Psychotropic Medication for Children in Foster Care: Oversight and Guidance Issues

Malcolm C. Burgess (Editor)

Series: Psychiatry – Theory, Applications and Treatments
BISAC: MED105010



Volume 10

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Special issue: Resilience in breaking the cycle of children’s environmental health disparities
Edited by I Leslie Rubin, Robert J Geller, Abby Mutic, Benjamin A Gitterman, Nathan Mutic, Wayne Garfinkel, Claire D Coles, Kurt Martinuzzi, and Joav Merrick


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Children in foster care are children that the state has removed from their homes and placed in another setting designed to provide round-the-clock care (e.g., foster family home, group home, child care institution). The large majority of children enter foster care because of neglect or abuse at the hands of their parents. Maltreatment by a caregiver is often traumatic for children, and may lead to children having challenges regulating their emotions and interpreting cues and communication from others, among other problem behaviors. Children in foster care are more likely to have mental health care needs than children generally. Children in foster care who have mental health needs may receive psychosocial services such as individual or group counseling and case management to improve their health. Alternatively, or in addition, a medical professional may prescribe psychotropic medications. These are prescribed drugs that affect the brain chemicals related to mood and behavior. They are used to treat a variety of mental health conditions including attention disorders, depression, anxiety, conduct disorders, and others. While psychotropic medication alone is not necessarily advised, children in foster care may more readily receive psychotropics to treat their mental health needs due to the complexity of their symptoms and the lack of appropriate screening and assessment and/or the limited availability of health care professionals trained to provide effective therapies (e.g., cognitive behavioral therapy). This book discusses psychotropic medication for children in foster care. It also provides additional federal guidance which could help states better plan for oversight of psychotropic medications administered by managed-care organizations. (Imprint: Nova)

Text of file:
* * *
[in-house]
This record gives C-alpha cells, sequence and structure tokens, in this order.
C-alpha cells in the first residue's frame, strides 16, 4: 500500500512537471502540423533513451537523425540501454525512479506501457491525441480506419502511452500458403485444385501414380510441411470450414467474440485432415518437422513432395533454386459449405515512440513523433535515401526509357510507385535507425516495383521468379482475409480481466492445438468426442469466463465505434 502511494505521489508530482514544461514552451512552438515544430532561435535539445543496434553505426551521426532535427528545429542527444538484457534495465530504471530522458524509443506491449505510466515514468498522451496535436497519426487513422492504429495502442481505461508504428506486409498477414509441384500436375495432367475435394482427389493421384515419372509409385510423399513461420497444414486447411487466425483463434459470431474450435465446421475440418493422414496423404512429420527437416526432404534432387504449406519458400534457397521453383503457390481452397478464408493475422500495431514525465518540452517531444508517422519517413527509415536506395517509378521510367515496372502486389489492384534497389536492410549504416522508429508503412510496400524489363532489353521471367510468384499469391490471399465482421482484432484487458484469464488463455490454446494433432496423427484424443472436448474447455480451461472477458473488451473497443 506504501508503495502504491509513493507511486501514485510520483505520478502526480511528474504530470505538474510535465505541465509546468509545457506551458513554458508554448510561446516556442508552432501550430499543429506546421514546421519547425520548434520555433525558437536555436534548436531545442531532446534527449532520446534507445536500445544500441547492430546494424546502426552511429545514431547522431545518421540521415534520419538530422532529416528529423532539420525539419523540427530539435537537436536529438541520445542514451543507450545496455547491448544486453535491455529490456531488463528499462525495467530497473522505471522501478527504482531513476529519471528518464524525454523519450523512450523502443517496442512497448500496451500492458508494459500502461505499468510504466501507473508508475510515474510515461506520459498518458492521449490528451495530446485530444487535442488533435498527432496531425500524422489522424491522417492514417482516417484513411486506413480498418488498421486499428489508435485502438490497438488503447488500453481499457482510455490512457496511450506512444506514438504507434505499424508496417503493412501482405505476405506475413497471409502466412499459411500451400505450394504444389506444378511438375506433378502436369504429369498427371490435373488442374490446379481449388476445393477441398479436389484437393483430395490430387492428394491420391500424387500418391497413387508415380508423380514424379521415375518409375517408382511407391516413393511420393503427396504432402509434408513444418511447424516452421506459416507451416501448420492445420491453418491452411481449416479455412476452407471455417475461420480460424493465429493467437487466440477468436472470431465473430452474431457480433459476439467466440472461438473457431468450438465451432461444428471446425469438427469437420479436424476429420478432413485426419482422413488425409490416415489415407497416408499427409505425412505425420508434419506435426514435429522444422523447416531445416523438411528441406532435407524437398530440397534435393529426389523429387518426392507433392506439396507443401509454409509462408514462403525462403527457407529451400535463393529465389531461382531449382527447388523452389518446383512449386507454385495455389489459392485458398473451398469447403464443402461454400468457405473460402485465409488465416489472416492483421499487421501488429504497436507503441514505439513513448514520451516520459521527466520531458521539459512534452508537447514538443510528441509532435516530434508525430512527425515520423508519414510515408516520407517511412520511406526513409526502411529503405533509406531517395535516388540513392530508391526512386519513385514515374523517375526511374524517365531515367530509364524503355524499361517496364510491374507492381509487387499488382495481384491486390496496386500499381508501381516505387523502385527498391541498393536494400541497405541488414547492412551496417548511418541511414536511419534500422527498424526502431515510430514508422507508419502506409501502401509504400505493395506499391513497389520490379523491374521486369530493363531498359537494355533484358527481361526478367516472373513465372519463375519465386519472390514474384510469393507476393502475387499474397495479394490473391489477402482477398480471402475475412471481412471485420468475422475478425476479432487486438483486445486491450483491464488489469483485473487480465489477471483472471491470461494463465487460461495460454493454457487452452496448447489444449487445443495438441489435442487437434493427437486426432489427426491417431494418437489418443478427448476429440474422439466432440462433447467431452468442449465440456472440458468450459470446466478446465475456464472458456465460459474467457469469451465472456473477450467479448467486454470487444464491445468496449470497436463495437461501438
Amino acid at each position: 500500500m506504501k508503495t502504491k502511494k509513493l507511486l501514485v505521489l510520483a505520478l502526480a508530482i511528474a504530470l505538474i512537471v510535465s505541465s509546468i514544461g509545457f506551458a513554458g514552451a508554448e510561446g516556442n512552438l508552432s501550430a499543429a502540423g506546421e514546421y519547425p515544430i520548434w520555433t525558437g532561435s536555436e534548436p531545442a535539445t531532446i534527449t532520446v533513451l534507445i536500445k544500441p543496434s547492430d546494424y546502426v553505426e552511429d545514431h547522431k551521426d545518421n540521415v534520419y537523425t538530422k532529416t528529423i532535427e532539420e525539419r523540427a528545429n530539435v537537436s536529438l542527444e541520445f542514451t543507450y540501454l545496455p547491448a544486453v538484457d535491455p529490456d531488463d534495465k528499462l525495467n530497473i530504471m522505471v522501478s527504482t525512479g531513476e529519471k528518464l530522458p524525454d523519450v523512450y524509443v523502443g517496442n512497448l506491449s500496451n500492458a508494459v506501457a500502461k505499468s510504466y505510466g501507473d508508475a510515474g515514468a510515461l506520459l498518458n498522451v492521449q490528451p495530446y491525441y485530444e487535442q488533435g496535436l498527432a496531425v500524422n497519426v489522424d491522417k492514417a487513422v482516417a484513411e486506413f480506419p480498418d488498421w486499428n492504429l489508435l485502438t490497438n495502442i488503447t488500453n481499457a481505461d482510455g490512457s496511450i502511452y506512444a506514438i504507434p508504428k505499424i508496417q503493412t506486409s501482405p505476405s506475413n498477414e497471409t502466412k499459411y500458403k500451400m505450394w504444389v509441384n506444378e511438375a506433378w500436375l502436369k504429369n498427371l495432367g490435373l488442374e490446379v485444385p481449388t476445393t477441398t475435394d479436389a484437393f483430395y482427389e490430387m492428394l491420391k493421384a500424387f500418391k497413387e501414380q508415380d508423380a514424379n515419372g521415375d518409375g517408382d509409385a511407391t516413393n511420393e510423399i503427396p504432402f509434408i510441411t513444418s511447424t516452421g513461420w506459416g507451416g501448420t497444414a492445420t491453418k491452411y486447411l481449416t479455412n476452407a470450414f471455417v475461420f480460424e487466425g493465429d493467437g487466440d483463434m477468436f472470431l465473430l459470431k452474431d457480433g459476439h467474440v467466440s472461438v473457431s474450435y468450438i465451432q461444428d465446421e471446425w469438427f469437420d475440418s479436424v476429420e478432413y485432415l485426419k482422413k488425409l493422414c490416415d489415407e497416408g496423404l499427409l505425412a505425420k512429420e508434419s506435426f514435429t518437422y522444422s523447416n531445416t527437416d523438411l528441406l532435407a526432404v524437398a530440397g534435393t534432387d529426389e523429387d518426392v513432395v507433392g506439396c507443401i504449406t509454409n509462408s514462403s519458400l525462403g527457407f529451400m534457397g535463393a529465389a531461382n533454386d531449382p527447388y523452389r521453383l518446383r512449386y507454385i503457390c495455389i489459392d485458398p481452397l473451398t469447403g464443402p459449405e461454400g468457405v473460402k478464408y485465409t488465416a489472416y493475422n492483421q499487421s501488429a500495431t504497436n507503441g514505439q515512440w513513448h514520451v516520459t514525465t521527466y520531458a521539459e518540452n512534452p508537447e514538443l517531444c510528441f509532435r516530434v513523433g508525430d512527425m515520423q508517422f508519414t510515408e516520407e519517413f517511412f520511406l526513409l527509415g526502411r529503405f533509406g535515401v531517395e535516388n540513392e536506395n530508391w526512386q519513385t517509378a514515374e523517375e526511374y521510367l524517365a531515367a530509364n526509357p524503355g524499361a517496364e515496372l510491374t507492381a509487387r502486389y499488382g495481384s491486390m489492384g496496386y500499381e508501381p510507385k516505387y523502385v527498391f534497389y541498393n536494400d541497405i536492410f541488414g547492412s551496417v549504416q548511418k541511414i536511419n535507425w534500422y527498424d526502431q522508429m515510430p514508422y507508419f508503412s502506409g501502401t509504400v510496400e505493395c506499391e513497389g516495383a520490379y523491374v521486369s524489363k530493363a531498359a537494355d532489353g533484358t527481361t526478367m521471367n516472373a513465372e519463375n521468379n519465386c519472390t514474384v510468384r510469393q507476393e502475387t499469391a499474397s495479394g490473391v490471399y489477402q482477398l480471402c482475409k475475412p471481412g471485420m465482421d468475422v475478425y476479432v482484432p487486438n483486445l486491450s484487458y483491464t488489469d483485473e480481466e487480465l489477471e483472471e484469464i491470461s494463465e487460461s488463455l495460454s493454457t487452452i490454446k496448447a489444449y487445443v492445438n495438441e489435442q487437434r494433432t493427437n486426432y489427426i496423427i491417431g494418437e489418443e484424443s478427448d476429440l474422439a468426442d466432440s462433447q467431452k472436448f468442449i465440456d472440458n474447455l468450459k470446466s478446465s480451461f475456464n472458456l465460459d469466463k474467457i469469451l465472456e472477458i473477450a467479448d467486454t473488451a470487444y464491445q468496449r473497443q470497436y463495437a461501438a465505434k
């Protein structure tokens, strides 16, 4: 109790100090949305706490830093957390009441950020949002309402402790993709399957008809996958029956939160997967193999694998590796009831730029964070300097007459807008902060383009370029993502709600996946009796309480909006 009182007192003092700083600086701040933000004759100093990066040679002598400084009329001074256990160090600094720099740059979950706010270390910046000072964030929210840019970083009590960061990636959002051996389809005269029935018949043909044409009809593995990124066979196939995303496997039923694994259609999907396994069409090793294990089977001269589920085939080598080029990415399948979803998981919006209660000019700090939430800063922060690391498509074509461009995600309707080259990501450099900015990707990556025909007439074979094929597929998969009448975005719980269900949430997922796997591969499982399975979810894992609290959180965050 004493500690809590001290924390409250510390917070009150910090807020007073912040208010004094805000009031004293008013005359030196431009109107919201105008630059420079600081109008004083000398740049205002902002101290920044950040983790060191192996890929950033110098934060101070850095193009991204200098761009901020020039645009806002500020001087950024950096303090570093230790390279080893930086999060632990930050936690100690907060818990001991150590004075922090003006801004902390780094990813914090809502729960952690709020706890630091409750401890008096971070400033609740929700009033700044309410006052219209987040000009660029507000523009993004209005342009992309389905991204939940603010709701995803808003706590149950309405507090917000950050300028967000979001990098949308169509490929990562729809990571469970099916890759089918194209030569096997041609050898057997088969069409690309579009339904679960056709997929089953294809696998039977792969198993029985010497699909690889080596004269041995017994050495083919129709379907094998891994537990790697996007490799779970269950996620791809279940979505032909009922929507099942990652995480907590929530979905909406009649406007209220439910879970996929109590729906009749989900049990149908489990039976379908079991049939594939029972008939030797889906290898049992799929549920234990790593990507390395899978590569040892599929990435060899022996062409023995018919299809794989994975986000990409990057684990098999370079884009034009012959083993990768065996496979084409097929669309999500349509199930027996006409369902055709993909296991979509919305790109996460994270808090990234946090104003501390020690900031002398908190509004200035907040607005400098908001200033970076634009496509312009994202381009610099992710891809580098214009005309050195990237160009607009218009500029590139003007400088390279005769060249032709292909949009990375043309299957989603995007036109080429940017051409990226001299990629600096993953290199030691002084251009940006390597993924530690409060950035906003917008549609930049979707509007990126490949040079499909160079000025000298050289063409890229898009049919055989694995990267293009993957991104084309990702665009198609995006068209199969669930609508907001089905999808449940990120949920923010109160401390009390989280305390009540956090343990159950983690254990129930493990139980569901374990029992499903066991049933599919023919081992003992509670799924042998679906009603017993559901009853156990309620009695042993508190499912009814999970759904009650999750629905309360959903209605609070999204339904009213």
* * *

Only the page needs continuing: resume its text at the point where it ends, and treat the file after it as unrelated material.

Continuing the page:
Chapter 1. Child Welfare: Oversight of Psychotropic Medication for Children in Foster Care
Adrienne L. Fernandes-Alcantara, Sarah W. Caldwell and Emilie Stoltzfus

Chapter 2. Foster Children: Additional Federal Guidance Could Help States Better Plan for Oversight of Psychotropic Medications Administered by Managed-Care Organizations
United States Government Accountability Office

Chapter 3. Promoting the Safe, Appropriate, and Effective Use of Psychotropic Medication for Children in Foster Care
Administration for Children and Families


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